December 1 - 1955 - Rosa Parks Refuses to Give Up Her Seat to a White Passenger on a Montgomery City Bus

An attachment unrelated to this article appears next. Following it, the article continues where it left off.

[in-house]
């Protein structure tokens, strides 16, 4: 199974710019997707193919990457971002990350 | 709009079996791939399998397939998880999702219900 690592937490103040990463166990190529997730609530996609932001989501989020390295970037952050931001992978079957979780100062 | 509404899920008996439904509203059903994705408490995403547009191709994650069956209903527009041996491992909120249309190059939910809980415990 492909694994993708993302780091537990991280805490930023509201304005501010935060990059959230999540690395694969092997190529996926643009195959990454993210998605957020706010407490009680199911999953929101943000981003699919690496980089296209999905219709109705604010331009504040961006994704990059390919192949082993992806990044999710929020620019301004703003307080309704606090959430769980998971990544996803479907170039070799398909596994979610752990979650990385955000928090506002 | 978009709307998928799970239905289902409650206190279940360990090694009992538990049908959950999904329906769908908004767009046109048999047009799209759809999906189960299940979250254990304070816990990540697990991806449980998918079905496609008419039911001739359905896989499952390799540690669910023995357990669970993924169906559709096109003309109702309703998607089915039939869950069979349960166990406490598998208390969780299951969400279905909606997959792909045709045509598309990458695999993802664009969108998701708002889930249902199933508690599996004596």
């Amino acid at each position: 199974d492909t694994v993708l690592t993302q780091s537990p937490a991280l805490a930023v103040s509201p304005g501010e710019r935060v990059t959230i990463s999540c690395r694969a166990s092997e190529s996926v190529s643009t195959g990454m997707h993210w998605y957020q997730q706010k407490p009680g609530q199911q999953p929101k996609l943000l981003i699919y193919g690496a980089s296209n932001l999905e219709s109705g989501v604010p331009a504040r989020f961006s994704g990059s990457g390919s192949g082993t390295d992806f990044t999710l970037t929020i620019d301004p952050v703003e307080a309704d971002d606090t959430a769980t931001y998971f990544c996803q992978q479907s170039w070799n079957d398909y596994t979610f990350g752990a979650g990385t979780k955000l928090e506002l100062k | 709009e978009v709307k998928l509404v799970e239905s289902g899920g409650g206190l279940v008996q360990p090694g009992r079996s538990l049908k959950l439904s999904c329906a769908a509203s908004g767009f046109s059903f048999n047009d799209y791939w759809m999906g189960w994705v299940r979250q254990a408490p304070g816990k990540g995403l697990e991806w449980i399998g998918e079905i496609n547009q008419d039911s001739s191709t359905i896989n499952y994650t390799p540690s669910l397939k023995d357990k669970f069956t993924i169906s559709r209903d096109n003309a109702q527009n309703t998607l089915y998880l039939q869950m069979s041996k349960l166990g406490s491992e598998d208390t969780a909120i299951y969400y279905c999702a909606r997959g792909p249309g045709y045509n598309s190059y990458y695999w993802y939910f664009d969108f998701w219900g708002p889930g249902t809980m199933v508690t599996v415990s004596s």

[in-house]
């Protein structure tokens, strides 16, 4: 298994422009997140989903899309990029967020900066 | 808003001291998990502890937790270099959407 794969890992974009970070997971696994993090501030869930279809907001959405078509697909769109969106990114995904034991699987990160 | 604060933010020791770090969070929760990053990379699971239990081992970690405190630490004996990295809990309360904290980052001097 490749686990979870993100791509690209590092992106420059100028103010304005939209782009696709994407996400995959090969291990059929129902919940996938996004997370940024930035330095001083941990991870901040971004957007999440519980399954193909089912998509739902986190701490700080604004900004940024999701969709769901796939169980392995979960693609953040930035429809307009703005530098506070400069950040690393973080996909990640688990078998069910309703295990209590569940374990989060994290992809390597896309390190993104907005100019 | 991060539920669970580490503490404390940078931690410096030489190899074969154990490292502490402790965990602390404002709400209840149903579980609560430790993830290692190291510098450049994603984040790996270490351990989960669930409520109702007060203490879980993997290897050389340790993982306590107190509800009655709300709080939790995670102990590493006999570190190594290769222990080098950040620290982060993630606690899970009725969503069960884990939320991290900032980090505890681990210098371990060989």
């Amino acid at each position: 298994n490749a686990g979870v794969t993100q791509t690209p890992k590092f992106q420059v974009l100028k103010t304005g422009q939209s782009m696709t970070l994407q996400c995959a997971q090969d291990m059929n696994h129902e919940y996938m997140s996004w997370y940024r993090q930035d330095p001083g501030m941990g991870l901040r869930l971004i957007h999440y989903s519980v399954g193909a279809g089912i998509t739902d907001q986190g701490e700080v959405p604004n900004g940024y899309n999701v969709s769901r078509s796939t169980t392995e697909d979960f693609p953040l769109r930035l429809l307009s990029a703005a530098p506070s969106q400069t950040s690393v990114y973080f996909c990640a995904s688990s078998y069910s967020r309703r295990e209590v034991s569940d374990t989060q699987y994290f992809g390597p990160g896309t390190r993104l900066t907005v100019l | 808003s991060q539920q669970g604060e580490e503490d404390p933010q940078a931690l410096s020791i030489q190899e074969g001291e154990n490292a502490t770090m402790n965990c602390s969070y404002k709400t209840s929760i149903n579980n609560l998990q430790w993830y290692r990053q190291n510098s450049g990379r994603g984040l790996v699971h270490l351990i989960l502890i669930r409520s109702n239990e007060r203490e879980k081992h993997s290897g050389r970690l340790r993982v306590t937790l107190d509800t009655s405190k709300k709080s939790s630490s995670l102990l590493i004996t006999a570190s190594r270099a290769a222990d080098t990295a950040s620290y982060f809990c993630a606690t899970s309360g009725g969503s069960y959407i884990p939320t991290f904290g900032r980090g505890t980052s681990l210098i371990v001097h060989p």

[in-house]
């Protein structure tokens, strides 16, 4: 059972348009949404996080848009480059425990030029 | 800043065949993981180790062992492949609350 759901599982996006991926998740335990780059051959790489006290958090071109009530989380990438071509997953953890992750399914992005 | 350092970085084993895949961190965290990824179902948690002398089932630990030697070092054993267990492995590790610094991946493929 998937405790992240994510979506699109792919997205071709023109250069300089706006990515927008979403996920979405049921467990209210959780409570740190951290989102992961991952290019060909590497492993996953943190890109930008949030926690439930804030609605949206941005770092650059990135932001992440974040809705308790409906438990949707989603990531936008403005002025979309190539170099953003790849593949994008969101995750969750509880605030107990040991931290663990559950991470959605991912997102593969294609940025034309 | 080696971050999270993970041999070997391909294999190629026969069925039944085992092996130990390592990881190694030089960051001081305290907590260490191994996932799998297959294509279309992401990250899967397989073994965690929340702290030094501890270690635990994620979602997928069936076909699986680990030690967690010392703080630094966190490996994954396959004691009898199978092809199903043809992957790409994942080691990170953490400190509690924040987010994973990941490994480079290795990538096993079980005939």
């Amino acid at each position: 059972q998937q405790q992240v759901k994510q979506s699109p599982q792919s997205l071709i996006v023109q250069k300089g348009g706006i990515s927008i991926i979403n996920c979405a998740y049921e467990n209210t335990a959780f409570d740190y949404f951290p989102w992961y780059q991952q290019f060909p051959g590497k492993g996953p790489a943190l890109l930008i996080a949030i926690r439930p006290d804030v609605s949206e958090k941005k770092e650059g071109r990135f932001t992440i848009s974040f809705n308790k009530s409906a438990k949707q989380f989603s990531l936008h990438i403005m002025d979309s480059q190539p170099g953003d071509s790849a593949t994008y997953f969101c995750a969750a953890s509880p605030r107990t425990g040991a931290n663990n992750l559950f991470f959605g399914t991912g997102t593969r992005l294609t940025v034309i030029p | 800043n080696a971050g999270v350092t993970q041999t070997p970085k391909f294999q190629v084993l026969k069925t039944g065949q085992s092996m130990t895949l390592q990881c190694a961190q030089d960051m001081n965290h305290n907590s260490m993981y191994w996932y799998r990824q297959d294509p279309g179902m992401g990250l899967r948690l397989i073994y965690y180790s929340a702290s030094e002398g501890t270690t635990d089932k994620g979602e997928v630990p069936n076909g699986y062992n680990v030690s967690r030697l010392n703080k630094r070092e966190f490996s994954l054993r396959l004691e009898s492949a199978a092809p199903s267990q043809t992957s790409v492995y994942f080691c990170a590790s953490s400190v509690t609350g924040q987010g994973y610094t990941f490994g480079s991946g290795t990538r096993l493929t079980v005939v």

Officially under Jim Crow, when a bus began to fill up in Montgomery, Alabama and all over the South, black passengers were required to move to the back of the bus to allow white passengers to sit. Rosa Parks refused to do so on a Montgomery city bus and was subsequently arrested and charged with a crime. Parks was the Secretary of the local chapter of the NAACP and was the most recent in a series of African-Americans arrested for refusing to move to the back of a bus. So Parks' act sparked widespread outrage and immediate action, making the leaders of the black community form the Montgomery Improvement Association and launch a widespread boycott of Montgomery's bus service. The leader of the MIA was a young minister, new to town, named Martin Luther King, Jr. More broadly, the Montgomery Bus Boycott launched the Civil Rights Movement and launched King to national fame. Segregation on Montgomery buses would officially end after a Supreme Court case in December 1956, over a year after Rosa Parks refused to give up her seat.